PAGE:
On January 20, Tamil Nadu announced that it will implement the second phase of the Hogenakkal Water Supply and Fluorosis Mitigation Project at a cost of Rs 4,600 crore. Karnataka immediately raised objections, saying Tamil Nadu cannot go ahead with any scheme that utilises Cauvery water without its concurrence. Here is a detailed look at the project, why Karnataka is objecting to it and whether it can really block it:
What is the Hogenakkal project?
Originally conceived in the 1960s, the Hogenakkal project saw the light of day only in 2013. Under the first phase, 160 MLD of potable water is supplied to the drought-prone districts of Dharmapuri and Krishnagiri. Keeping the fluorosis content in the water within the permissible limits of 1.50 mg/litre is also an essential component of the project.
Every person is provided with 30 litres of water a day in rural habitations, 40 litres in town panchayats and 75 litres in municipalities.
The first phase, implemented at a cost of Rs 1,928.80 crore, serves three municipalities, 17 town panchayats and 7,639 rural habitations.
Where is Hogenakkal located?
Hogenakkal, a scenic tourist spot known for its waterfalls, is located on the border between the Dharmapuri district of Tamil Nadu and the Chamarajanagar district of Karnataka. It is about 125 km south of Bengaluru. The word Hogenakkal is of Kannada origin and roughly means smoky rocks. The Cauvery water which enters Tamil Nadu at Biligundulu in Krishnagiri district from Karnataka reaches the Stanley reservoir at Mettur through Hogenakkal.
The Tamil Nadu Water Supply and Drainage Board says the intake structures for the project are designed and located in such a way that the required water flows into the intake well even during the lowest flow in Cauvery.
Didn’t Karnataka object to the first phase?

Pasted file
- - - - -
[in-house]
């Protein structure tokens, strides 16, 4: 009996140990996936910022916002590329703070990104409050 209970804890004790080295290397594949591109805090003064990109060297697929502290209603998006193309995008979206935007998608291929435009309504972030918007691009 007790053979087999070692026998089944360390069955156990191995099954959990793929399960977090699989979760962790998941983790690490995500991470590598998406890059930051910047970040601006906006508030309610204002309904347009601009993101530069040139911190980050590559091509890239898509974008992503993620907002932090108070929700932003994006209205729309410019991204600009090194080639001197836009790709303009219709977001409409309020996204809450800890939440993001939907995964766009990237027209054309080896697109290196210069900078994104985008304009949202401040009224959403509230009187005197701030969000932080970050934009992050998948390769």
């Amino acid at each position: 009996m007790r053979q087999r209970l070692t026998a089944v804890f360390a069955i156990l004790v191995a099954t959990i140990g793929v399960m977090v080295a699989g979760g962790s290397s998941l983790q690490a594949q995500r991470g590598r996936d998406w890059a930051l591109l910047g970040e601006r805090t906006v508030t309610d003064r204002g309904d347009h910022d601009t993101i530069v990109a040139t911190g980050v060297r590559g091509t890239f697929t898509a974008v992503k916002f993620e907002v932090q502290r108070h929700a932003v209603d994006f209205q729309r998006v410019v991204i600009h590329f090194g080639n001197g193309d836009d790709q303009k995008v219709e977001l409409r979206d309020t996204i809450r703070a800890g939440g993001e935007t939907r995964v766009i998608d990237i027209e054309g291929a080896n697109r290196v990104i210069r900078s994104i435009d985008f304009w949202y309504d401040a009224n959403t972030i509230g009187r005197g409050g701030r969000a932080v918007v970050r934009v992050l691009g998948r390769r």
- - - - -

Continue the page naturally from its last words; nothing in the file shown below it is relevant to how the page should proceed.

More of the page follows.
It did but Tamil Nadu managed to implement the project because observers say its case was stronger. Tamil Nadu said it was using only its share of the Cauvery water. Beyond political rhetoric, Karnataka couldn’t do much, and Tamil Nadu was able to commission the project.
What’s proposed in the second phase?
Tamil Nadu believes the second phase is needed to continue the supply of potable water to Krishnagiri and Dharmapuri, and meet the demands of a rising population.
The amount of water supplied per person per day will be increased to 55 litres in rural areas (as mandated under the Centre’s Jal Jeevan Mission) and 135 litres in town panchayats and municipalities. As the population is projected to rise to 41.54 lakh in 2024, 49.46 lakh in 2039 and 57.31 lakh in 2054, the amount of water needed will increase to 254.64 MLD in 2024, 288.78 MLD in 2039 and 375 MLD in 2054. Phase-II will serve one municipal corporation (Hosur), two municipalities, 16 town panchayats and 6,818 rural habitations.
In addition, the SIPCOT industrial estate in Dharmapuri has sought 20 MLD per day.
Tamil Nadu estimates it will need Rs 1,800 crore to expand the project in Dharmapuri and Rs 2,800 crore in Krishnagiri.
What does Karnataka say?
Karnataka has announced it will oppose the Hogenakkal project both legally and politically.
Karnataka’s opposition is based on two grounds: the project falls in the geography of both states and was not placed before the Cauvery tribunal or the Supreme Court. Geographically, Karnataka says, Hogenakkal is a 64-km region that covers both sides of the border. Apparently, the Survey of India has not finalised the border along Hogenakkal. Karnataka also argues that any project Tamil Nadu wants to take up in the Cauvery basin should be in line with the allocation of water made by the tribunal and Supreme Court orders.
What does Tamil Nadu have to say?
Tamil Nadu cites both legal and humanitarian grounds to justify the second phase. It also cites the Supreme Court’s February 16, 2018, judgement on sharing the Cauvery water between states. It says the final verdict of the Cauvery Water Disputes Tribunal allowed 2.2 tmcft of water for consumptive use and 25.7 tmcft of water for permitted irrigation schemes. Since the verdict has been upheld by the Supreme Court, Tamil Nadu says it is well within its rights to implement the second phase of the project.
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